IN THE NEW BOOK BY STEPHEN HAWKING AND Leonard Mlodinow, The Grand Design, the authors manage to give a detailed historical summary of mathematics and physics, explain tile complexities of various mathematical models and theories that relate to the universe and its origin, and also find time to declare both philosophy and god to be dead. And they do all of this within just 181 pages of text. That a book so comprehensive is so comprehensible is a wonder. Yet, the presentation of the most important idea in the book, "Model Dependent Realism" (MDR), may leave readers thirsting for a more detailed explanation. MDR, after all, does not just provide an important perspective for analyzing physical models of the universe; it also solves most or all of the philosophical conundrums and paradoxes that have vexed deep thinkers for centuries.
MDR is really the end result of the Einsteinian Revolution. Einstein noted that when making scientific and mathematical equations, one must take into account both the observation and the observer. MDR carries this notion to its logical conclusions. To begin with, our senses evolved to make models out of sensory data in the outside universe. Those models evolved not for the purpose of giving us a clear sense of the workings of the universe, but for evolutionary purposes, such as helping us to survive and reproduce. (Pre-Darwinian Enlightenment philosophes fretted over being limited by their senses, but lacked the insights that evolutionary biology later added.) Ancestors incapable of absorbing the light from a tightly packed group of molecules we call a rock, and forming that light into a model that registers in the mind as "rock," would likely have found themselves removed from the gene pool.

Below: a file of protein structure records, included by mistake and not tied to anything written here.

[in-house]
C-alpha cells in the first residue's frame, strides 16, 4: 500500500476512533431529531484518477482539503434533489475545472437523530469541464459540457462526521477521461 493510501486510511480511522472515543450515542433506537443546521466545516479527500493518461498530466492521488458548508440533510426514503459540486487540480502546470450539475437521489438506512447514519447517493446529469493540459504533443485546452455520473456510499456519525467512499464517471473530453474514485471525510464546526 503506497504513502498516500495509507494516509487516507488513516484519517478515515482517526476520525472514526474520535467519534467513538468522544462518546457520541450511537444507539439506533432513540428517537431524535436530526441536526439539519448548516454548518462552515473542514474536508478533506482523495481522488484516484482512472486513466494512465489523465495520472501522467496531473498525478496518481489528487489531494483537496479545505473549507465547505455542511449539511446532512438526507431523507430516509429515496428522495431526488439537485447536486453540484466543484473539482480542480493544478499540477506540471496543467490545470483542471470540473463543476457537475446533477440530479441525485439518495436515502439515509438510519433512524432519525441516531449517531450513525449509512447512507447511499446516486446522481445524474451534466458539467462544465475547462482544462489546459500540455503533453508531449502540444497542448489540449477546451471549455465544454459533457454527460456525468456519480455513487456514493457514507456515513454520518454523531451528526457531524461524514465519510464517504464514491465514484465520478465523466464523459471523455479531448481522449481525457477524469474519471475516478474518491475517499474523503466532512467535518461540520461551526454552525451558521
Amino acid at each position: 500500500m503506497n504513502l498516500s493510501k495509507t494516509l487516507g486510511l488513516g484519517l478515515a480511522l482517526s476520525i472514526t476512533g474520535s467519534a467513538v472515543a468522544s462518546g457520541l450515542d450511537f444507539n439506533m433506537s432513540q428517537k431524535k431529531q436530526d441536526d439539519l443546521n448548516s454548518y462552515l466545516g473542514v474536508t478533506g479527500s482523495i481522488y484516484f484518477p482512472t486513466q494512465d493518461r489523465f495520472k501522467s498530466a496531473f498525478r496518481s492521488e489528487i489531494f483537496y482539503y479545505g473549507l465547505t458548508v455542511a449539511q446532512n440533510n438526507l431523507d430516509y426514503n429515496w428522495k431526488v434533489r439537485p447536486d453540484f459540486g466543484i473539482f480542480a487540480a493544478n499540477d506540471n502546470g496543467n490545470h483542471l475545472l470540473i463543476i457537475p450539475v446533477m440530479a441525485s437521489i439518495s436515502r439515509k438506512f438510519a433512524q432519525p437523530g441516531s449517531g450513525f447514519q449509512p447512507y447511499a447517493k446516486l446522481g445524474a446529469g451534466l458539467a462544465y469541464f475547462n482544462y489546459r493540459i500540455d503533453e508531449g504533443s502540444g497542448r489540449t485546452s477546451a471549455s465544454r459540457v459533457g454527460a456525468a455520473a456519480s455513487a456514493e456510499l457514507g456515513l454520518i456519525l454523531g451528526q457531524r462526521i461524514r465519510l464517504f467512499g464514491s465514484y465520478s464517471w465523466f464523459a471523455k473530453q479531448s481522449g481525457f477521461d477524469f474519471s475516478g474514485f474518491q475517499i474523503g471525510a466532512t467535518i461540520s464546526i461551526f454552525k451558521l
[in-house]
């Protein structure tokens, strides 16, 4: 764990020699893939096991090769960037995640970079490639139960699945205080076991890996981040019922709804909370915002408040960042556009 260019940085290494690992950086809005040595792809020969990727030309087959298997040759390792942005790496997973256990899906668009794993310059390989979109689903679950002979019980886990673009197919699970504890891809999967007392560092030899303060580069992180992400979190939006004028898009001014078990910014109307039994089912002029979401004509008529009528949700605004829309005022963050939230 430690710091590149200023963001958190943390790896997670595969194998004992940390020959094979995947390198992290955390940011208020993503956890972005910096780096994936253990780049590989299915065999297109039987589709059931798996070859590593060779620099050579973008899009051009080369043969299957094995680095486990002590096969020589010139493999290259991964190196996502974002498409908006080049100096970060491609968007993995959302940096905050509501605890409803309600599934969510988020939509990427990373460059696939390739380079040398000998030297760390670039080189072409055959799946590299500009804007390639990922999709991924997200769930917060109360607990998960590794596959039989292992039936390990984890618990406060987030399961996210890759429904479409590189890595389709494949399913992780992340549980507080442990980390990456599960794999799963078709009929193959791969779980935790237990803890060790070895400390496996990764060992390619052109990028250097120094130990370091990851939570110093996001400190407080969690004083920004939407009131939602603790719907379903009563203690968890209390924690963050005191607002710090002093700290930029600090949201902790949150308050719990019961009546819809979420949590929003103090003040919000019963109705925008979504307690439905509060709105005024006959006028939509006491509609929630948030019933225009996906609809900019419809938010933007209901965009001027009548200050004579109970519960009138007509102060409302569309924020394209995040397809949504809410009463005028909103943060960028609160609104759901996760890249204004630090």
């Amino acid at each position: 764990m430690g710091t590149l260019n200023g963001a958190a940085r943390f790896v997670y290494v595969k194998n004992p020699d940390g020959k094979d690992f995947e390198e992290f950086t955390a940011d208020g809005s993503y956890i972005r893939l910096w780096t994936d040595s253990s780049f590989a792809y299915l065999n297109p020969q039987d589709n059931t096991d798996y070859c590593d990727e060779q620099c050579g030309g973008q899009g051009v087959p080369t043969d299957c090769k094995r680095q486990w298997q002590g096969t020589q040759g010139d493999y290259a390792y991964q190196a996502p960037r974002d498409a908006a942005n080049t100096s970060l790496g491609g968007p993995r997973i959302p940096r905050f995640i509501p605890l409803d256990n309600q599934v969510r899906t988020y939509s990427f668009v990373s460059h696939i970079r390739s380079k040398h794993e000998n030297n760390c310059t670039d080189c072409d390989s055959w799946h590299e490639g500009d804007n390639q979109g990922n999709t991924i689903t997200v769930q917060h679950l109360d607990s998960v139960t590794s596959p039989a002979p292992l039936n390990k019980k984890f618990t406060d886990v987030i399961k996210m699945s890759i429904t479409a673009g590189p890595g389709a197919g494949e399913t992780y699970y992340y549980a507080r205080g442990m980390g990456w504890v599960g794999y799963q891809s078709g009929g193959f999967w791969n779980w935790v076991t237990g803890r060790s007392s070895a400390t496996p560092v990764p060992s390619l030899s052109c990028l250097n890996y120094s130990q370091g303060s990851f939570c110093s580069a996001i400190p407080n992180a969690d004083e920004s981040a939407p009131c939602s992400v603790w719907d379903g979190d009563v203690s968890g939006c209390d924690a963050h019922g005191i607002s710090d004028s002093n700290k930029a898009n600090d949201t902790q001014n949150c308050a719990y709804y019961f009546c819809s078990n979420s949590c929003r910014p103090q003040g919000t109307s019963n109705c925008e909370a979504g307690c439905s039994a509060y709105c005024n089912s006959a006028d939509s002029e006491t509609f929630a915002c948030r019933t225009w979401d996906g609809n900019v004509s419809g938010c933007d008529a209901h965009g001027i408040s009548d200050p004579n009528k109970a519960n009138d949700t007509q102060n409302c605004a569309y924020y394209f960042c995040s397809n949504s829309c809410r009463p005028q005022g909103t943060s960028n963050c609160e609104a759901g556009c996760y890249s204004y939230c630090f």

All macro-organisms that survive have to find some way of detecting the sensory data around them, but the way in which those data are registered is somewhat arbitrary and likely has to do with whatever an original random mutation found useful. For example, think of a rotting carcass on a hot summer day. Clearly, the carcass is giving off sensory data, but humans find that data repulsive because the meat would make us sick, but for vultures and flies the gas is the olfactory equivalent of a dinner bell. There is "material" there (the gas) but each organism makes its own "model" based upon that real substance. As Hawking and Mlodinow note:
Our sun radiates at all wavelengths, but its radiation is most intense in the wavelengths that are visible to us. It's probably no accident that the wavelengths we are able to see with the naked eye are those in which the sun radiates the most strongly: It's likely that our eyes evolved with the ability to detect electromagnetic radiation in that range precisely because that is the range of radiation most available to them. (p. 91).
Once it is understood that our "mind models" are the result of evolutionary processes much else becomes clear. Memories, for example, are just images in the mind. As Julian Barbour has pointed out, humans never really have more than just a "now" in which we live. (Defining the "now" is problematic, but for our purposes here it will suffice to say it's the shortest amount of time that a coherent thought or realization can exist. Psychologists such as Steven Pinker estimate this time to be about three seconds.) At each "now" we can conjure up images in our mind. But how do we know that those images represent the past rather than say, the future? What if we can see the future but not remember anything? What if our history books are actually books about what will happen in the future as technology gets less and less complex and archeologists are studying the distant future? From an evolutionary perspective it is reasonable to assume that memories are connected to the past because it is hard to see how it would be evolutionarily useful for an organism to view outside "reality" …